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Fannie-Freddie Overseer Easing Loan Buybacks: Mortgages

By Clea Benson
May 13, 2014 12:01 AM EDT 10 Comments
Banks "have history in the rear-view mirror, and they don't want to ever repeat that," David Stevens, president of the Mortgage Bankers Association, said in an interview.
Photographer: Andrew Harrer/Bloomberg
Banks "have history in the rear-view mirror, and they don't want to ever repeat that," David Stevens, president of the Mortgage Bankers Association, said in an interview.

Melvin L. Watt, the overseer of Fannie Mae (FNMA) and Freddie Mac, is loosening rules that have forced banks to buy back billions of dollars worth of flawed home loans in an effort to spur the housing market.

Watt, who took over in January as head of the Federal Housing Finance Agency, will announce in a speech today a series of steps intended to stimulate lending. More than six years after the housing bubble burst, lenders remain cautious about making home loans to borrowers with less-than-perfect credit because they could end up absorbing losses if the loans default.

The banks’ reticence has kept first-time homebuyers and others with weak credit out of the real-estate market and created a drag on the fragile housing recovery. Fannie Mae and Freddie Mac (FMCC) have forced banks to repurchase defaulted home loans with a balance of $81.2 billion between 2011 and 2013 alone. Lenders say that is a major reason they’re still requiring credit scores averaging about 740 on loans they sell to the government-owned mortgage companies, far above the sub-700 average before 2007.

Banks “have history in the rear-view mirror, and they don’t want to ever repeat that,” David Stevens, president of the Mortgage Bankers Association, said in an interview.

With Fannie Mae and Freddie Mac now guaranteeing two-thirds of U.S. mortgages, their actions have a broad influence on lending. Banks say the companies’ campaigns to make them repurchase $81.2 billion in home loans between 2011 and 2013 alone is a major reason they’re still requiring credit scores averaging about 740 on loans they sell to Fannie Mae and Freddie Mac, far above the sub-700 average before 2007.

First Step

The new rules that Watt will announce today in Washington are a first step in a long-term effort to clarify loan-buyback policies and ease lender concerns. Banks will be freed of liability for mortgages with three years of steady payments even if borrowers send their checks late twice during that time. They’ll also be off the hook for loans that pass underwriting spot-checks before the three years are up. Fannie Mae and Freddie Mac will begin notifying lenders in writing when they’re relieved of responsibility for each loan.

Details of Watt’s speech were provided to Bloomberg News by the FHFA.

Fannie Mae and Freddie Mac also will stop automatically issuing repurchase requests when private mortgage insurers rescind coverage on loans. Such insurance is required when borrowers make a down payment of less than 20 percent.

The changes “are important steps towards balancing safe and sound lending with improving access to credit,” Watt said in an e-mailed statement. “These changes should provide the lending community with additional clarity and confidence in making their lending decisions.”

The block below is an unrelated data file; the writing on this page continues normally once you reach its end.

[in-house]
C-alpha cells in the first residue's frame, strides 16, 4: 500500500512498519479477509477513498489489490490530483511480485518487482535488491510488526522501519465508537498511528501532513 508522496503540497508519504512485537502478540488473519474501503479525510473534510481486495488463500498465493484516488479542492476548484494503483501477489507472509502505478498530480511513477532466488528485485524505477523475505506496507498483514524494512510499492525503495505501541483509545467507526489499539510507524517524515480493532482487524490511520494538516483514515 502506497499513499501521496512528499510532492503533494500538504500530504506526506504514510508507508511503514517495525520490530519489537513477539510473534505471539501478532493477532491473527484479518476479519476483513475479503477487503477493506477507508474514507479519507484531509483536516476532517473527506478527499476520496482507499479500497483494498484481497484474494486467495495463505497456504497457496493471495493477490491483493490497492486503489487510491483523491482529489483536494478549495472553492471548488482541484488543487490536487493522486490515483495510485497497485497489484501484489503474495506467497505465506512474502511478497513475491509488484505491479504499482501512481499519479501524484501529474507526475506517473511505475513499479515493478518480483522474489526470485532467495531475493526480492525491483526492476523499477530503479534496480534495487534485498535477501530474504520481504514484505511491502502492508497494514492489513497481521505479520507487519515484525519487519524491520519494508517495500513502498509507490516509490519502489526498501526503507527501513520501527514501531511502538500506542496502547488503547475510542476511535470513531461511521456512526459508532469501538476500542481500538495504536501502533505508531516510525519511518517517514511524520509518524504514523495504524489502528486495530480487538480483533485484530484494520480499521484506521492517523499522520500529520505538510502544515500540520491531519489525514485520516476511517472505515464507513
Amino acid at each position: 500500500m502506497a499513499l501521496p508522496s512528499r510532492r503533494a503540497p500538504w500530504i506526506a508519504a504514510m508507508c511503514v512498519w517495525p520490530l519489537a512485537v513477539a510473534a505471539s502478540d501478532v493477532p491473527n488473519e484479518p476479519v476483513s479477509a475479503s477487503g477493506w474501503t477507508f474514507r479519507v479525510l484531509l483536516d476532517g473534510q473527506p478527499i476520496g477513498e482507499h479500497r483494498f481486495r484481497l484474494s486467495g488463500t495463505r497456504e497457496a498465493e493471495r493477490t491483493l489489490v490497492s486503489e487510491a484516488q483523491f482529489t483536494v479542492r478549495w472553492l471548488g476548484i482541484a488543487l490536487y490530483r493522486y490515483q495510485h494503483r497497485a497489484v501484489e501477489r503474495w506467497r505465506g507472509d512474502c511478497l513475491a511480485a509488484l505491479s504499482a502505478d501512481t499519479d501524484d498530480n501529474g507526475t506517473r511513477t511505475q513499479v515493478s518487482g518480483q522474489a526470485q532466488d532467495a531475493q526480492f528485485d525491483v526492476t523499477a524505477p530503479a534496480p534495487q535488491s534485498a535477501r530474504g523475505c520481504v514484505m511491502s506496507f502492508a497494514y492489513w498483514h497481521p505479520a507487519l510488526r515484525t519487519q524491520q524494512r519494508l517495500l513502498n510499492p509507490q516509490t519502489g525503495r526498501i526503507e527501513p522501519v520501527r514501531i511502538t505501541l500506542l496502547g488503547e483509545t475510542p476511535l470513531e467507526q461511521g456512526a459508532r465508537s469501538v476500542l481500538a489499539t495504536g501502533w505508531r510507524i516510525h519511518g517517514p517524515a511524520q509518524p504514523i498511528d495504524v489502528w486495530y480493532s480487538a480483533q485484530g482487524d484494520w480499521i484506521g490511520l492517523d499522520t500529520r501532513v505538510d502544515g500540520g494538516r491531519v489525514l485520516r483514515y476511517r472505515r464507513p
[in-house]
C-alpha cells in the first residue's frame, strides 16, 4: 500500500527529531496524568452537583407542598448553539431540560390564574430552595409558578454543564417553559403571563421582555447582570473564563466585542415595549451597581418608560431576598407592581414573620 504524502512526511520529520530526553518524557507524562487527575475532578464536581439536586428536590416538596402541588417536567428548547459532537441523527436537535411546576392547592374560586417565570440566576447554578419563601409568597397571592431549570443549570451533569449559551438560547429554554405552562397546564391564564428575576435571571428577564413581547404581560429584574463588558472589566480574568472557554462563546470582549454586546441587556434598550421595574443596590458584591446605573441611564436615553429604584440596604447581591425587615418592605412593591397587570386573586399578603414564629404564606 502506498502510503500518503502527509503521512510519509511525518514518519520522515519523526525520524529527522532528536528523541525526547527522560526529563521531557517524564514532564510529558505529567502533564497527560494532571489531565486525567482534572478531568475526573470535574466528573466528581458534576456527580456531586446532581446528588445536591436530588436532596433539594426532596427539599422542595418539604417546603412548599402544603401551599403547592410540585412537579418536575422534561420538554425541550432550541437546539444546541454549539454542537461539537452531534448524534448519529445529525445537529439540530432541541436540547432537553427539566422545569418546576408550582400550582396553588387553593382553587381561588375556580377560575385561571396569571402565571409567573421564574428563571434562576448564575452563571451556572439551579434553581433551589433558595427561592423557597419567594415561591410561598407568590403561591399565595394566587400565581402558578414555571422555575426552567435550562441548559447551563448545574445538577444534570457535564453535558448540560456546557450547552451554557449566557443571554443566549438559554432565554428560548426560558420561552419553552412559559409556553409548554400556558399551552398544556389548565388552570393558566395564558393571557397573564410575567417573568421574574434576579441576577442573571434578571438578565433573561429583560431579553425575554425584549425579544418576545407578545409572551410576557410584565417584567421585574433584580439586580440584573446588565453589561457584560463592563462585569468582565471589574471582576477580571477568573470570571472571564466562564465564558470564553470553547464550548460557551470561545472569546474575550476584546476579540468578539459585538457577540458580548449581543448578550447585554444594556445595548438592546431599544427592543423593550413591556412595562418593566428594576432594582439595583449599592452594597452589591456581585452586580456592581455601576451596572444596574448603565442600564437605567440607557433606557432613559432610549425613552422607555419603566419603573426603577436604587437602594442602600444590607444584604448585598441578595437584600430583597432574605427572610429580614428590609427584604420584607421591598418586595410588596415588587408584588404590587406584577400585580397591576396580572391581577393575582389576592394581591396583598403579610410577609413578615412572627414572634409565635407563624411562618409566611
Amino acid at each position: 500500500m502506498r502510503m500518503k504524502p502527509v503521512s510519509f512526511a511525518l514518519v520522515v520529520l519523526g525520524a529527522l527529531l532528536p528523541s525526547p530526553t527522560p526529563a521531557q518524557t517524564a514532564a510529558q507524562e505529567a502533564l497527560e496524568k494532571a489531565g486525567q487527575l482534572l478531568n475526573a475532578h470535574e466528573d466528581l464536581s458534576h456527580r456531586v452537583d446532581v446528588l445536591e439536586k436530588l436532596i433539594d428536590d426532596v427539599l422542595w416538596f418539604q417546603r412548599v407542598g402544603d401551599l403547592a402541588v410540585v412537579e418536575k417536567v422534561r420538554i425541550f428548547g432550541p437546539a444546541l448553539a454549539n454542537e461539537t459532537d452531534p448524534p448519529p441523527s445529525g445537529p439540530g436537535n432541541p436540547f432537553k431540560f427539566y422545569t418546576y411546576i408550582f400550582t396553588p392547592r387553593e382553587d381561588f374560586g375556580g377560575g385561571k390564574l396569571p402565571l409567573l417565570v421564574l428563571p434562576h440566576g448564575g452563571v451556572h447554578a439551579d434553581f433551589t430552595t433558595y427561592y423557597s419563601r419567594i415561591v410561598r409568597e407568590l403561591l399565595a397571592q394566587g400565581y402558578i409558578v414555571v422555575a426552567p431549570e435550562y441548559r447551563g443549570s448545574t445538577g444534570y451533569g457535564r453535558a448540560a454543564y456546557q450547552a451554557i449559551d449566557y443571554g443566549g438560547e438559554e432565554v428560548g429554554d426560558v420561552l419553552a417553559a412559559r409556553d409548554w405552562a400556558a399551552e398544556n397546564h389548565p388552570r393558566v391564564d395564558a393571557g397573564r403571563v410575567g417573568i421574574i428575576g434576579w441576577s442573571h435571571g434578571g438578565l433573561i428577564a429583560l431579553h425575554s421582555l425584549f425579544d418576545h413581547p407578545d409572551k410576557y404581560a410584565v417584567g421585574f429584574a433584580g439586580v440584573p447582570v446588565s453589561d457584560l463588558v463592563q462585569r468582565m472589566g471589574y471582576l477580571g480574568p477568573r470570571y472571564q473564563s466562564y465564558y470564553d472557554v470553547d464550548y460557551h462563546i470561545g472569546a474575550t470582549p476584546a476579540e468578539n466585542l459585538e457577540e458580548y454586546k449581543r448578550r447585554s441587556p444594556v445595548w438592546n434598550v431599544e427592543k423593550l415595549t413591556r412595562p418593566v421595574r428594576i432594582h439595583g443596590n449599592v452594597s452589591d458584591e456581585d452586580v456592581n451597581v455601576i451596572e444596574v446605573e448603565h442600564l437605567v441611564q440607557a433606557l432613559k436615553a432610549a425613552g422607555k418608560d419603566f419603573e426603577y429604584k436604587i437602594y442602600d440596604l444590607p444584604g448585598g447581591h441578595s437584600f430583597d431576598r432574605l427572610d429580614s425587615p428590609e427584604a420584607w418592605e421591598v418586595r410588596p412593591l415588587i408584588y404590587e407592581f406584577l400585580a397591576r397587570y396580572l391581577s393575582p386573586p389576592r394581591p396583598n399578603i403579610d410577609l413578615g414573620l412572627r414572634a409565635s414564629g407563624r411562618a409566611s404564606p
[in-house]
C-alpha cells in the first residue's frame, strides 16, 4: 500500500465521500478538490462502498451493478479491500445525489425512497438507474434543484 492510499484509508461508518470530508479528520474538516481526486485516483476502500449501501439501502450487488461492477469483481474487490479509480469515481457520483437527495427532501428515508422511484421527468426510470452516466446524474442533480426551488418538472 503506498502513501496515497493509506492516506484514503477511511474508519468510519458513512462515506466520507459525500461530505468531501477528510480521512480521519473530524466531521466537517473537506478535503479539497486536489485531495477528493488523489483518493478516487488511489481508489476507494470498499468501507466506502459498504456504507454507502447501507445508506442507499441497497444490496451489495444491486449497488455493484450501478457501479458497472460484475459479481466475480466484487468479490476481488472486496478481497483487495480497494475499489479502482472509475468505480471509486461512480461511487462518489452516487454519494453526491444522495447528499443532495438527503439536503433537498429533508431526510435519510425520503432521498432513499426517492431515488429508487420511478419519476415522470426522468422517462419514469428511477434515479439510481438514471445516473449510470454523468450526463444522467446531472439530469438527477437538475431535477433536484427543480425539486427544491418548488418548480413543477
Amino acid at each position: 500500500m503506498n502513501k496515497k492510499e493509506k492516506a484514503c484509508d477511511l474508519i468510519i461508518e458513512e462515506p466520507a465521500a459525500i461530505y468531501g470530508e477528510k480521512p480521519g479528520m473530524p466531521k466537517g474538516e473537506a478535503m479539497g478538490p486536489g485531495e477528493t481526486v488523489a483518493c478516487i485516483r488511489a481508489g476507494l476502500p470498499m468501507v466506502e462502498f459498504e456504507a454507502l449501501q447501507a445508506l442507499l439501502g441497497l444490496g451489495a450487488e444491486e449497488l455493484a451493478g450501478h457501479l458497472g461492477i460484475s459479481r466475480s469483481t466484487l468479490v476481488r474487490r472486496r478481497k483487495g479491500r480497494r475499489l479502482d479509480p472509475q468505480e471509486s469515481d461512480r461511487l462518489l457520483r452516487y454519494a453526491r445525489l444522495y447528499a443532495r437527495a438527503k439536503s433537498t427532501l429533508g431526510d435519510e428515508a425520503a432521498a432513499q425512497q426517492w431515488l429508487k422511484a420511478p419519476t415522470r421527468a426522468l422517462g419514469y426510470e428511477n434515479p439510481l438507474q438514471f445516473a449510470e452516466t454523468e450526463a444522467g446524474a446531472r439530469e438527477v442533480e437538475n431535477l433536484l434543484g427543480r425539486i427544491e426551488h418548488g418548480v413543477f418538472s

Watt’s Debut

In his speech, Watt is expected to outline a broad series of new policies governing the two mortgage-finance companies. It will be the first public appearance for Watt, a former Democratic congressman, since he took the lead at FHFA.

In addressing the issue of loan buybacks, also called putbacks, Watt is answering concerns raised by Federal Reserve Chair Janet Yellen, who told Congress on May 8 that the “flattening” housing market “will bear watching.”

New home sales dropped 14.5 percent to a 384,000 annualized pace in April, the weakest since July, according to Commerce Department data. The slump was concentrated in homes priced less than $300,000, showing that entry-level borrowers are being kept out of the market as prices and interest rates rise, and credit remains tight.

JPMorgan Chase & Co. Chief Executive Officer Jamie Dimon said Fannie Mae and Freddie Mac loan putbacks were partly to blame in an April 9 letter to shareholders.

‘Costly’ Loans

“These issues make mortgages more costly and unpredictable for companies and far less consumer-friendly,” Dimon wrote. “In many cases, deserving lower- and middle-income consumers may pay far more than they might have in the past for a mortgage or, worse yet, they won’t be able to get one.”

Fannie Mae and Freddie Mac provide liquidity to the mortgage market by buying loans and packaging them into securities. Lenders who sell loans to the two companies sign so-called representations and warranties guaranteeing that the mortgages meet specific underwriting standards; if it turns out that the loans didn’t meet those requirements and later default, that agreement allows Fannie Mae and Freddie Mac to demand that the lenders buy them back.

The problem, lenders say, is that they’re sometimes asked to repurchase mortgages that were originated many years earlier and it isn’t always clear what constitutes a serious underwriting flaw.